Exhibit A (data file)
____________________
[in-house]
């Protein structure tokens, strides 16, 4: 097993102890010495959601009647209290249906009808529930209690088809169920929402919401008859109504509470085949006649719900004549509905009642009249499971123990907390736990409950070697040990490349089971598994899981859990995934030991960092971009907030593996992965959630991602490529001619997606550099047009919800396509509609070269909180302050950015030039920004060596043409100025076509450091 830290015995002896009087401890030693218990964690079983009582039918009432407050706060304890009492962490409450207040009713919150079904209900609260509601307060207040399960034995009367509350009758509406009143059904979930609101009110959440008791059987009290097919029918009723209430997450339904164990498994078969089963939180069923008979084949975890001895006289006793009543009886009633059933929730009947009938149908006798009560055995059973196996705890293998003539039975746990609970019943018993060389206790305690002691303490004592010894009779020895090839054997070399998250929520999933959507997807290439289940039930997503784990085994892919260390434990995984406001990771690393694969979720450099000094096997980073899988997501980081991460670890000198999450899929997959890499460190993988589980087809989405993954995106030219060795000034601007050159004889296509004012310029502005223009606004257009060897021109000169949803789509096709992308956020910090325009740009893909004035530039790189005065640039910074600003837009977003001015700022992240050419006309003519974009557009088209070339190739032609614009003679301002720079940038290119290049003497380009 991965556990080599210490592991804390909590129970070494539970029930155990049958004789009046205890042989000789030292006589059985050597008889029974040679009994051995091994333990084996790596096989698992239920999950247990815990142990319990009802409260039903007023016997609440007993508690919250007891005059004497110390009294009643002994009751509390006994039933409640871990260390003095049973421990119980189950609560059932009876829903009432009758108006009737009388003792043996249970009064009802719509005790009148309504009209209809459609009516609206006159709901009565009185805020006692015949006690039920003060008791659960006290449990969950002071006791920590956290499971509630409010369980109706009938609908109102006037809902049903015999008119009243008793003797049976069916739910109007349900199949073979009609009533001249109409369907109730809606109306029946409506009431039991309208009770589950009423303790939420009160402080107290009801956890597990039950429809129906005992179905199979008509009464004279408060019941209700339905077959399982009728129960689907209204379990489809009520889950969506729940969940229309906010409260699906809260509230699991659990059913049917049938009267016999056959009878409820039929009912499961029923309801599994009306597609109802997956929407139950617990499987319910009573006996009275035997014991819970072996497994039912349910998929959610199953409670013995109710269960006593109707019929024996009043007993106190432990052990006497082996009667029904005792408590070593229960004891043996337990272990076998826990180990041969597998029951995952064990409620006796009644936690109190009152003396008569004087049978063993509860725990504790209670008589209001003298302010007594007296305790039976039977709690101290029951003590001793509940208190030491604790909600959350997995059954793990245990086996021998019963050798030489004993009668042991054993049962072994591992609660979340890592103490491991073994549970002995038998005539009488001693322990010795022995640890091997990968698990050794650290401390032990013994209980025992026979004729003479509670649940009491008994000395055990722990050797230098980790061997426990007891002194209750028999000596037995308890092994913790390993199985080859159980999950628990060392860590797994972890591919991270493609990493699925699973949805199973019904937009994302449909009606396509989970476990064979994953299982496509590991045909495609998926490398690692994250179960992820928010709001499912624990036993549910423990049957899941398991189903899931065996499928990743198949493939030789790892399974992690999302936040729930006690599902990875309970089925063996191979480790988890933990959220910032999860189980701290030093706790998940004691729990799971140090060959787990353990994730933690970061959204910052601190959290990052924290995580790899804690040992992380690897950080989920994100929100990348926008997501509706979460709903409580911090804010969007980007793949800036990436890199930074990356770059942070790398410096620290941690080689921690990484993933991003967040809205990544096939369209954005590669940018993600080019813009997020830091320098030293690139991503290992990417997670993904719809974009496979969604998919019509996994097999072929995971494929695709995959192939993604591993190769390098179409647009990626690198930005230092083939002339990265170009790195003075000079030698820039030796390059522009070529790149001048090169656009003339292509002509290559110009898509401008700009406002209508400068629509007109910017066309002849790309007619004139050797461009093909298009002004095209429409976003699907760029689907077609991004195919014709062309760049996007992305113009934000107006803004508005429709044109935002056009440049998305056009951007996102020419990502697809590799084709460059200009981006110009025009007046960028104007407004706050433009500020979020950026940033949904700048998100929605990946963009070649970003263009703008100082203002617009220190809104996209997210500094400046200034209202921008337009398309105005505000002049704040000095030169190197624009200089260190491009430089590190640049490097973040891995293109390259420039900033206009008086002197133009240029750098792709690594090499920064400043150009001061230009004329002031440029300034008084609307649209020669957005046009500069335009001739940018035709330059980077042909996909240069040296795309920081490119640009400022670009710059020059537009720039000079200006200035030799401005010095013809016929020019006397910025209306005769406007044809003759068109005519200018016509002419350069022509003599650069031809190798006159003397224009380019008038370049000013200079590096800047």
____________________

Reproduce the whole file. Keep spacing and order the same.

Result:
[in-house]
């Protein structure tokens, strides 16, 4: 097993102890010495959601009647209290249906009808529930209690088809169920929402919401008859109504509470085949006649719900004549509905009642009249499971123990907390736990409950070697040990490349089971598994899981859990995934030991960092971009907030593996992965959630991602490529001619997606550099047009919800396509509609070269909180302050950015030039920004060596043409100025076509450091 830290015995002896009087401890030693218990964690079983009582039918009432407050706060304890009492962490409450207040009713919150079904209900609260509601307060207040399960034995009367509350009758509406009143059904979930609101009110959440008791059987009290097919029918009723209430997450339904164990498994078969089963939180069923008979084949975890001895006289006793009543009886009633059933929730009947009938149908006798009560055995059973196996705890293998003539039975746990609970019943018993060389206790305690002691303490004592010894009779020895090839054997070399998250929520999933959507997807290439289940039930997503784990085994892919260390434990995984406001990771690393694969979720450099000094096997980073899988997501980081991460670890000198999450899929997959890499460190993988589980087809989405993954995106030219060795000034601007050159004889296509004012310029502005223009606004257009060897021109000169949803789509096709992308956020910090325009740009893909004035530039790189005065640039910074600003837009977003001015700022992240050419006309003519974009557009088209070339190739032609614009003679301002720079940038290119290049003497380009 991965556990080599210490592991804390909590129970070494539970029930155990049958004789009046205890042989000789030292006589059985050597008889029974040679009994051995091994333990084996790596096989698992239920999950247990815990142990319990009802409260039903007023016997609440007993508690919250007891005059004497110390009294009643002994009751509390006994039933409640871990260390003095049973421990119980189950609560059932009876829903009432009758108006009737009388003792043996249970009064009802719509005790009148309504009209209809459609009516609206006159709901009565009185805020006692015949006690039920003060008791659960006290449990969950002071006791920590956290499971509630409010369980109706009938609908109102006037809902049903015999008119009243008793003797049976069916739910109007349900199949073979009609009533001249109409369907109730809606109306029946409506009431039991309208009770589950009423303790939420009160402080107290009801956890597990039950429809129906005992179905199979008509009464004279408060019941209700339905077959399982009728129960689907209204379990489809009520889950969506729940969940229309906010409260699906809260509230699991659990059913049917049938009267016999056959009878409820039929009912499961029923309801599994009306597609109802997956929407139950617990499987319910009573006996009275035997014991819970072996497994039912349910998929959610199953409670013995109710269960006593109707019929024996009043007993106190432990052990006497082996009667029904005792408590070593229960004891043996337990272990076998826990180990041969597998029951995952064990409620006796009644936690109190009152003396008569004087049978063993509860725990504790209670008589209001003298302010007594007296305790039976039977709690101290029951003590001793509940208190030491604790909600959350997995059954793990245990086996021998019963050798030489004993009668042991054993049962072994591992609660979340890592103490491991073994549970002995038998005539009488001693322990010795022995640890091997990968698990050794650290401390032990013994209980025992026979004729003479509670649940009491008994000395055990722990050797230098980790061997426990007891002194209750028999000596037995308890092994913790390993199985080859159980999950628990060392860590797994972890591919991270493609990493699925699973949805199973019904937009994302449909009606396509989970476990064979994953299982496509590991045909495609998926490398690692994250179960992820928010709001499912624990036993549910423990049957899941398991189903899931065996499928990743198949493939030789790892399974992690999302936040729930006690599902990875309970089925063996191979480790988890933990959220910032999860189980701290030093706790998940004691729990799971140090060959787990353990994730933690970061959204910052601190959290990052924290995580790899804690040992992380690897950080989920994100929100990348926008997501509706979460709903409580911090804010969007980007793949800036990436890199930074990356770059942070790398410096620290941690080689921690990484993933991003967040809205990544096939369209954005590669940018993600080019813009997020830091320098030293690139991503290992990417997670993904719809974009496979969604998919019509996994097999072929995971494929695709995959192939993604591993190769390098179409647009990626690198930005230092083939002339990265170009790195003075000079030698820039030796390059522009070529790149001048090169656009003339292509002509290559110009898509401008700009406002209508400068629509007109910017066309002849790309007619004139050797461009093909298009002004095209429409976003699907760029689907077609991004195919014709062309760049996007992305113009934000107006803004508005429709044109935002056009440049998305056009951007996102020419990502697809590799084709460059200009981006110009025009007046960028104007407004706050433009500020979020950026940033949904700048998100929605990946963009070649970003263009703008100082203002617009220190809104996209997210500094400046200034209202921008337009398309105005505000002049704040000095030169190197624009200089260190491009430089590190640049490097973040891995293109390259420039900033206009008086002197133009240029750098792709690594090499920064400043150009001061230009004329002031440029300034008084609307649209020669957005046009500069335009001739940018035709330059980077042909996909240069040296795309920081490119640009400022670009710059020059537009720039000079200006200035030799401005010095013809016929020019006397910025209306005769406007044809003759068109005519200018016509002419350069022509003599650069031809190798006159003397224009380019008038370049000013200079590096800047």